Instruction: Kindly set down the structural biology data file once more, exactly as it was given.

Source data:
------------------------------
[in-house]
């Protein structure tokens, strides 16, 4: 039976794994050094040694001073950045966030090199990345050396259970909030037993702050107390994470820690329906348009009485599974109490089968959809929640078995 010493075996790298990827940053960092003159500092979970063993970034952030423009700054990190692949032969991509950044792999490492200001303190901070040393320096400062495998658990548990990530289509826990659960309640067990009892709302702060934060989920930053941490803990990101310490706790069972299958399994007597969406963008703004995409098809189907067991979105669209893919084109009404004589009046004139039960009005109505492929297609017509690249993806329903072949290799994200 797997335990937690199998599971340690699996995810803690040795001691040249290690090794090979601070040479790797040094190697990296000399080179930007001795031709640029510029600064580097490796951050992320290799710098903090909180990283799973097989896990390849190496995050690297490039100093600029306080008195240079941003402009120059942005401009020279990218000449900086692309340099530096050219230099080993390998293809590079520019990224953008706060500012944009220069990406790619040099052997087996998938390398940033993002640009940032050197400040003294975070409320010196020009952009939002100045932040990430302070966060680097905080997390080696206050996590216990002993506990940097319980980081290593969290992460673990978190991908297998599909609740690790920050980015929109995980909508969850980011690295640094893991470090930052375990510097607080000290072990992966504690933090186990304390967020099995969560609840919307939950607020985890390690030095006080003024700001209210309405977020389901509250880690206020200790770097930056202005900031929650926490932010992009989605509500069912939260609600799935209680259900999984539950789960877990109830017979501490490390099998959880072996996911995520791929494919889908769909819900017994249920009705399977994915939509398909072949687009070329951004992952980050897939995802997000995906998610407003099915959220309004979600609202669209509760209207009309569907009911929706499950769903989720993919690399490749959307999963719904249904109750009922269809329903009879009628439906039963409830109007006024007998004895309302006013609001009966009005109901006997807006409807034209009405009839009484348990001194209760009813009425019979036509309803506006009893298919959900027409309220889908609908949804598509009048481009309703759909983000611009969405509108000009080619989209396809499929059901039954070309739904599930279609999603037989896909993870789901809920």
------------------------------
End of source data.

[in-house]
């Protein structure tokens, strides 16, 4: 039976794994050094040694001073950045966030090199990345050396259970909030037993702050107390994470820690329906348009009485599974109490089968959809929640078995 010493075996790298990827940053960092003159500092979970063993970034952030423009700054990190692949032969991509950044792999490492200001303190901070040393320096400062495998658990548990990530289509826990659960309640067990009892709302702060934060989920930053941490803990990101310490706790069972299958399994007597969406963008703004995409098809189907067991979105669209893919084109009404004589009046004139039960009005109505492929297609017509690249993806329903072949290799994200 797997335990937690199998599971340690699996995810803690040795001691040249290690090794090979601070040479790797040094190697990296000399080179930007001795031709640029510029600064580097490796951050992320290799710098903090909180990283799973097989896990390849190496995050690297490039100093600029306080008195240079941003402009120059942005401009020279990218000449900086692309340099530096050219230099080993390998293809590079520019990224953008706060500012944009220069990406790619040099052997087996998938390398940033993002640009940032050197400040003294975070409320010196020009952009939002100045932040990430302070966060680097905080997390080696206050996590216990002993506990940097319980980081290593969290992460673990978190991908297998599909609740690790920050980015929109995980909508969850980011690295640094893991470090930052375990510097607080000290072990992966504690933090186990304390967020099995969560609840919307939950607020985890390690030095006080003024700001209210309405977020389901509250880690206020200790770097930056202005900031929650926490932010992009989605509500069912939260609600799935209680259900999984539950789960877990109830017979501490490390099998959880072996996911995520791929494919889908769909819900017994249920009705399977994915939509398909072949687009070329951004992952980050897939995802997000995906998610407003099915959220309004979600609202669209509760209207009309569907009911929706499950769903989720993919690399490749959307999963719904249904109750009922269809329903009879009628439906039963409830109007006024007998004895309302006013609001009966009005109901006997807006409807034209009405009839009484348990001194209760009813009425019979036509309803506006009893298919959900027409309220889908609908949804598509009048481009309703759909983000611009969405509108000009080619989209396809499929059901039954070309739904599930279609999603037989896909993870789901809920």